When he missed connecting – by three minutes – with an Ethiopian Airlines flight that crashed shortly after takeoff March 10, Greek businessman Antonis Mavropoulos protested to no avail as he saw the last passengers boarding through the gate.
When he found it had gone down, and he wasn’t allowed to board another three hours later because he was the only passenger not allowed to get on the ill-fated flight, he said he was shaken but glad as 157 lives were lost.
“I saw the last passengers going through, but the gate had already closed. I complained, in the usual way when that kind of thing happens. But they were very kind and placed me on another flight,” Antonis Mavropoulos told Greece’s private Skai Television, speaking via Skype from Nairobi.
“I haven’t slept all night…A friend told me ‘a second life was gifted to you’…the flip side is I lost people I knew and it shakes you to know that a split second decided their lives, that they were lost for nothing,” Mavropoulos told Skai TV Monday.
“I’m slowly coming to terms with what happened and how close it came. On the other hand, I’m also very upset — I’m shattered — for those who were lost,” he said in the interview Monday. “To be honest, I didn’t get much sleep last night.”
“I didn’t check my suitcase, because I knew the gap between connecting flights was tight. If I had checked the bag in, they would have waited for me,” he said. “This is a very difficult moment — one that can change your life.”
Mavropoulos was making a connection at Addis Ababa on his way to a United Nations conference in Nairobi, Kenya. He is the founder of waste management company D-Waste and, since September 2016, President of the International Solid Waste Association (ISWA), based in Vienna.
Mavropoulos said that he had only half an hour between the flights and fortunate he had only a carry-on bag or that the flight would have been required to wait if he had a bag in the hold, waiving the rule the gate would close 15 minutes before departure.
As he was flying Business Class, a connection ambassador was supposed to be waiting for him when his connecting flight landed but wasn’t there so he made his way on his own, too late for the flight, another in a series of events saving his life.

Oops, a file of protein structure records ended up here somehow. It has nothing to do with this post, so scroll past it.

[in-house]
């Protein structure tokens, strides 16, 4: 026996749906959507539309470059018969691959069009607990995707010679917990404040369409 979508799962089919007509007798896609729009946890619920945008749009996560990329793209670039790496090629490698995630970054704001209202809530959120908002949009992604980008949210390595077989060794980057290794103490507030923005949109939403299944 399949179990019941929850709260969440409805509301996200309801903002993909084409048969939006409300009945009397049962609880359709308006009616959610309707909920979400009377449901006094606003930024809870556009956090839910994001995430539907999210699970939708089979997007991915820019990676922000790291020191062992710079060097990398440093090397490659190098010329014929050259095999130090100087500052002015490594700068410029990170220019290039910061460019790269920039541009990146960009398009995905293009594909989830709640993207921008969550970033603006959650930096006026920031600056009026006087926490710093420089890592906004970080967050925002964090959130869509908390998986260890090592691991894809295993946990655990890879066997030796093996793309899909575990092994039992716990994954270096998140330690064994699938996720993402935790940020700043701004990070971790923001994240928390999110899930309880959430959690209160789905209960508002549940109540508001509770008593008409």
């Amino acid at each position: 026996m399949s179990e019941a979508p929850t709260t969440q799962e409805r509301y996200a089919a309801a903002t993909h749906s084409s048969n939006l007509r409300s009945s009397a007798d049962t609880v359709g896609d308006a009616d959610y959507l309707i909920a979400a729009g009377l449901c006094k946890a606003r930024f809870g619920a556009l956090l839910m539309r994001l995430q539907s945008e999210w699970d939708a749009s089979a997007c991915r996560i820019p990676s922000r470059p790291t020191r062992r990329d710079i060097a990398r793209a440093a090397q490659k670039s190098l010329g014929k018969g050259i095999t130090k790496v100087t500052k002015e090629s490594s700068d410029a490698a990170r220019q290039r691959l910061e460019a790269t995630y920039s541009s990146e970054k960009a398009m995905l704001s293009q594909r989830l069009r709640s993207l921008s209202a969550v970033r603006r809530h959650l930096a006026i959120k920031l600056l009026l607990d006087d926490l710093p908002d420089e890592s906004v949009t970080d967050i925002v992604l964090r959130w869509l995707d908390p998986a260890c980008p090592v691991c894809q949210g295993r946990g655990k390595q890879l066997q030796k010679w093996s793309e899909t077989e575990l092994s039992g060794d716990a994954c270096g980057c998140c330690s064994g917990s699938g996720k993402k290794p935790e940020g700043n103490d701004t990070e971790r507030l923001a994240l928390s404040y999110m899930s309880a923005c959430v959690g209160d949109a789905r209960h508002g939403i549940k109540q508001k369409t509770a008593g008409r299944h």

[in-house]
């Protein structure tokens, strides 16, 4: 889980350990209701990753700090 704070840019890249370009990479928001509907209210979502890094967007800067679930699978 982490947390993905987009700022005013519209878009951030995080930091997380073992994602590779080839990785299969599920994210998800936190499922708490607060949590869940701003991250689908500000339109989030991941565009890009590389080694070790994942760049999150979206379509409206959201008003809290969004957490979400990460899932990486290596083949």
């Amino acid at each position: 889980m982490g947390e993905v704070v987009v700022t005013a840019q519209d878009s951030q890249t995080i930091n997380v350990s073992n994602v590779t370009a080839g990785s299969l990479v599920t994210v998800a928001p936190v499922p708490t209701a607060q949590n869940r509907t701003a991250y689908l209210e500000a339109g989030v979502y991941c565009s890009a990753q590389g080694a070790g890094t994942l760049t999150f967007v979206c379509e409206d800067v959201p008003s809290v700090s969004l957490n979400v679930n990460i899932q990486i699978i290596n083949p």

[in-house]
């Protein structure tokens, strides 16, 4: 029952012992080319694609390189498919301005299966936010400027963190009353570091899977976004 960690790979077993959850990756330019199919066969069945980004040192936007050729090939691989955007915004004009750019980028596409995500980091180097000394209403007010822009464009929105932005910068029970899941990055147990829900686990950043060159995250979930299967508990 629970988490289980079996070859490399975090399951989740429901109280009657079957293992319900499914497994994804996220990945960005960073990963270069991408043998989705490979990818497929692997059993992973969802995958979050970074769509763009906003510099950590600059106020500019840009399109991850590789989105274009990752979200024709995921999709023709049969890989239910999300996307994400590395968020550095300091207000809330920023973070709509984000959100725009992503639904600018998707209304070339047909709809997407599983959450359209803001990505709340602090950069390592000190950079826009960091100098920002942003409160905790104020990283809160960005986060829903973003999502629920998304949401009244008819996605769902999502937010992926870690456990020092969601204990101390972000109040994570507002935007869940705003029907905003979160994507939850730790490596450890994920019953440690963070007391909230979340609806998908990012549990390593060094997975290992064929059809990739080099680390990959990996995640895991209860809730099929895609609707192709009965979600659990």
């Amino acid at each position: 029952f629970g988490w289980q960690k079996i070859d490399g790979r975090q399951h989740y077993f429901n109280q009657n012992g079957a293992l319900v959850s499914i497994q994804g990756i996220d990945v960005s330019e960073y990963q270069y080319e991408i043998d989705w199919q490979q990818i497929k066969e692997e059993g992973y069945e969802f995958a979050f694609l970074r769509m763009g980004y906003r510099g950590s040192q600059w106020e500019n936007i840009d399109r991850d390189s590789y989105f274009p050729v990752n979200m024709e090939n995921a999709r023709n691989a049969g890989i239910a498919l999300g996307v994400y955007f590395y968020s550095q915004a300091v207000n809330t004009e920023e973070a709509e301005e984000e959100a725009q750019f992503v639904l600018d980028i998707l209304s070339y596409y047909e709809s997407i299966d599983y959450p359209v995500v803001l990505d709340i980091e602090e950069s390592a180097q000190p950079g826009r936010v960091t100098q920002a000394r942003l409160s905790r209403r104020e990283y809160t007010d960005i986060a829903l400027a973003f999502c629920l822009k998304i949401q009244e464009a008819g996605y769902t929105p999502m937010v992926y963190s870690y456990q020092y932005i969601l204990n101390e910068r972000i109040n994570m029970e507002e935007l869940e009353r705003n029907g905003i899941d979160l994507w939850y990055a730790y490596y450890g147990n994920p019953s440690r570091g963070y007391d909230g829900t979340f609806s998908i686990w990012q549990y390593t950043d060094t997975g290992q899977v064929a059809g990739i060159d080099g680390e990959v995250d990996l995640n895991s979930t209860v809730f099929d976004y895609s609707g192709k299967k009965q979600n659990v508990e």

“The flight was departing at 8:15 a.m. I arrived at the gate at 8:03 and it was closed,” he says. I was watching the last passengers entering and I could do nothing. I protested, as one does in such cases. In any case, the people issued me a new ticket to depart with the next flight, three hours later. They apologized. They were very polite,” he said.
“When, three hours later, I tried to board they told me ‘You can’t board because you are the only one who did not board the missing flight.’ We didn’t know anything then, but I felt my feet give way under me because I understood.”
Had he checked his luggage and missed the flight, Mavropoulos would have been treated as a suspect. The plane’s black box was found, Ethiopia’s state television reported, and will be examined for clues as to what happened.
The crash was the second of a new Boeing Max 8 in the last few months, leading China and Ethiopia to ground their entire fleets of them and setting off alarm bells in the aviation world about whether a new system designed to pull down the nose if a computer showed a stall likely might be to blame.
In a post on Facebook, Mavropoulos said he only became aware of the crash while preparing to check in for a later flight when he was again was stopped by airport staff.
“A (staff member) politely told me not to protest and say I should thank God, because I was the only passenger who did not board Flight 302, which was still missing. … At first I thought he was lying, but his manner left no room for doubt,” he wrote.
“I felt the ground disappear under my feet. … I have written this to manage the shock that I’m feeling.”